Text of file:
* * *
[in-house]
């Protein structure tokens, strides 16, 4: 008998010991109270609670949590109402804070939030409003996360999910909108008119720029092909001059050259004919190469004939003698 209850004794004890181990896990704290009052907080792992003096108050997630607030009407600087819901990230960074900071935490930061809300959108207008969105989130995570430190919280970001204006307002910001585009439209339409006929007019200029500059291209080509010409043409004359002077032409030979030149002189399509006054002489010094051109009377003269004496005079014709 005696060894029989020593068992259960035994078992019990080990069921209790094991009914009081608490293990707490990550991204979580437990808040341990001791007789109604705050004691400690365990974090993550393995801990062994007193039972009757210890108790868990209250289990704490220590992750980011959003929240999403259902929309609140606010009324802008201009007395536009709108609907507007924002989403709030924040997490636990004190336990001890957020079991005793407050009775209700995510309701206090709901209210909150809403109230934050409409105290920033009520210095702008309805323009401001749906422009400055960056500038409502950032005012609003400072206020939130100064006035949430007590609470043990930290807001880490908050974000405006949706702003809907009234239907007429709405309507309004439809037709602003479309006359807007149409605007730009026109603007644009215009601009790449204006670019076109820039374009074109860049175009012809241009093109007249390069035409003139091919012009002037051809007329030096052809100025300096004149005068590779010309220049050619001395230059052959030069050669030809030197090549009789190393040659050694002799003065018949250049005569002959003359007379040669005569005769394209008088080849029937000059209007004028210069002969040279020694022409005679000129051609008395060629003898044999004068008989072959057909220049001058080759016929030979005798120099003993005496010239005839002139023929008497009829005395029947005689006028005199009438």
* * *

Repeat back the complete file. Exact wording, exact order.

[in-house]
């Protein structure tokens, strides 16, 4: 008998010991109270609670949590109402804070939030409003996360999910909108008119720029092909001059050259004919190469004939003698 209850004794004890181990896990704290009052907080792992003096108050997630607030009407600087819901990230960074900071935490930061809300959108207008969105989130995570430190919280970001204006307002910001585009439209339409006929007019200029500059291209080509010409043409004359002077032409030979030149002189399509006054002489010094051109009377003269004496005079014709 005696060894029989020593068992259960035994078992019990080990069921209790094991009914009081608490293990707490990550991204979580437990808040341990001791007789109604705050004691400690365990974090993550393995801990062994007193039972009757210890108790868990209250289990704490220590992750980011959003929240999403259902929309609140606010009324802008201009007395536009709108609907507007924002989403709030924040997490636990004190336990001890957020079991005793407050009775209700995510309701206090709901209210909150809403109230934050409409105290920033009520210095702008309805323009401001749906422009400055960056500038409502950032005012609003400072206020939130100064006035949430007590609470043990930290807001880490908050974000405006949706702003809907009234239907007429709405309507309004439809037709602003479309006359807007149409605007730009026109603007644009215009601009790449204006670019076109820039374009074109860049175009012809241009093109007249390069035409003139091919012009002037051809007329030096052809100025300096004149005068590779010309220049050619001395230059052959030069050669030809030197090549009789190393040659050694002799003065018949250049005569002959003359007379040669005569005769394209008088080849029937000059209007004028210069002969040279020694022409005679000129051609008395060629003898044999004068008989072959057909220049001058080759016929030979005798120099003993005496010239005839002139023929008497009829005395029947005689006028005199009438």